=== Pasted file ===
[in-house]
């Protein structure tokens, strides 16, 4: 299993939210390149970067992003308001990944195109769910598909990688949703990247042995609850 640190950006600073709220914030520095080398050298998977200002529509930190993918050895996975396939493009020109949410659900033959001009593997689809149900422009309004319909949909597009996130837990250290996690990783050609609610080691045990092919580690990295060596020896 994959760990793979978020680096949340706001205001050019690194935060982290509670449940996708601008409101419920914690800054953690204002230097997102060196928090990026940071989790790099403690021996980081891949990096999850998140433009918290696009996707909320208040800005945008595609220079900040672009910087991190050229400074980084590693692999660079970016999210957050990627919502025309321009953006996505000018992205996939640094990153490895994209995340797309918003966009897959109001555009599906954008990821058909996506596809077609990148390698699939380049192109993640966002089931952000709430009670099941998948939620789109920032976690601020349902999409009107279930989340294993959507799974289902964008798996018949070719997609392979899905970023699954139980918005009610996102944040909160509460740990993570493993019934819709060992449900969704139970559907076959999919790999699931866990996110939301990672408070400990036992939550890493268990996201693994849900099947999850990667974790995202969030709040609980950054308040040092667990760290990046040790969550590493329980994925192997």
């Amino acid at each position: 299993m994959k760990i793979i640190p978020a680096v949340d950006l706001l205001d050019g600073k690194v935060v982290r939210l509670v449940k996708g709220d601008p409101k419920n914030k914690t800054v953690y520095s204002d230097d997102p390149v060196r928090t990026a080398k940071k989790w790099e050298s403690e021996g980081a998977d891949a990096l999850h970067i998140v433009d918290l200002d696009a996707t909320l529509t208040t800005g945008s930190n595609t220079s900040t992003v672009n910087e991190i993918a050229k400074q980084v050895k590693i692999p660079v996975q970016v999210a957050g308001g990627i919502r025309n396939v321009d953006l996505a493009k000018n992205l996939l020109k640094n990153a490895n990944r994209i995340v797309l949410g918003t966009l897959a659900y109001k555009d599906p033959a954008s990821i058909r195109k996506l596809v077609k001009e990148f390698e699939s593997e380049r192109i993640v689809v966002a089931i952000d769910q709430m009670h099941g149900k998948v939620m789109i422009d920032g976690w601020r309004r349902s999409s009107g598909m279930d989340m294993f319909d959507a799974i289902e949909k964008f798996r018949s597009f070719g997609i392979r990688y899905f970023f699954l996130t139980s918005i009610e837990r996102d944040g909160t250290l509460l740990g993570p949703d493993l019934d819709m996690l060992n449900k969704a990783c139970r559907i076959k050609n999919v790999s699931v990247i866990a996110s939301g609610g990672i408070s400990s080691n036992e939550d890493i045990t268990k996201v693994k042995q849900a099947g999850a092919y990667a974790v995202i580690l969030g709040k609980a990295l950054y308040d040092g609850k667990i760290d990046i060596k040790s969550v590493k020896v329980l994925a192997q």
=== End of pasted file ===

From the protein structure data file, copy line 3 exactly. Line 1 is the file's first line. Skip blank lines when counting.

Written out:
């Amino acid at each position: 299993m994959k760990i793979i640190p978020a680096v949340d950006l706001l205001d050019g600073k690194v935060v982290r939210l509670v449940k996708g709220d601008p409101k419920n914030k914690t800054v953690y520095s204002d230097d997102p390149v060196r928090t990026a080398k940071k989790w790099e050298s403690e021996g980081a998977d891949a990096l999850h970067i998140v433009d918290l200002d696009a996707t909320l529509t208040t800005g945008s930190n595609t220079s900040t992003v672009n910087e991190i993918a050229k400074q980084v050895k590693i692999p660079v996975q970016v999210a957050g308001g990627i919502r025309n396939v321009d953006l996505a493009k000018n992205l996939l020109k640094n990153a490895n990944r994209i995340v797309l949410g918003t966009l897959a659900y109001k555009d599906p033959a954008s990821i058909r195109k996506l596809v077609k001009e990148f390698e699939s593997e380049r192109i993640v689809v966002a089931i952000d769910q709430m009670h099941g149900k998948v939620m789109i422009d920032g976690w601020r309004r349902s999409s009107g598909m279930d989340m294993f319909d959507a799974i289902e949909k964008f798996r018949s597009f070719g997609i392979r990688y899905f970023f699954l996130t139980s918005i009610e837990r996102d944040g909160t250290l509460l740990g993570p949703d493993l019934d819709m996690l060992n449900k969704a990783c139970r559907i076959k050609n999919v790999s699931v990247i866990a996110s939301g609610g990672i408070s400990s080691n036992e939550d890493i045990t268990k996201v693994k042995q849900a099947g999850a092919y990667a974790v995202i580690l969030g709040k609980a990295l950054y308040d040092g609850k667990i760290d990046i060596k040790s969550v590493k020896v329980l994925a192997q």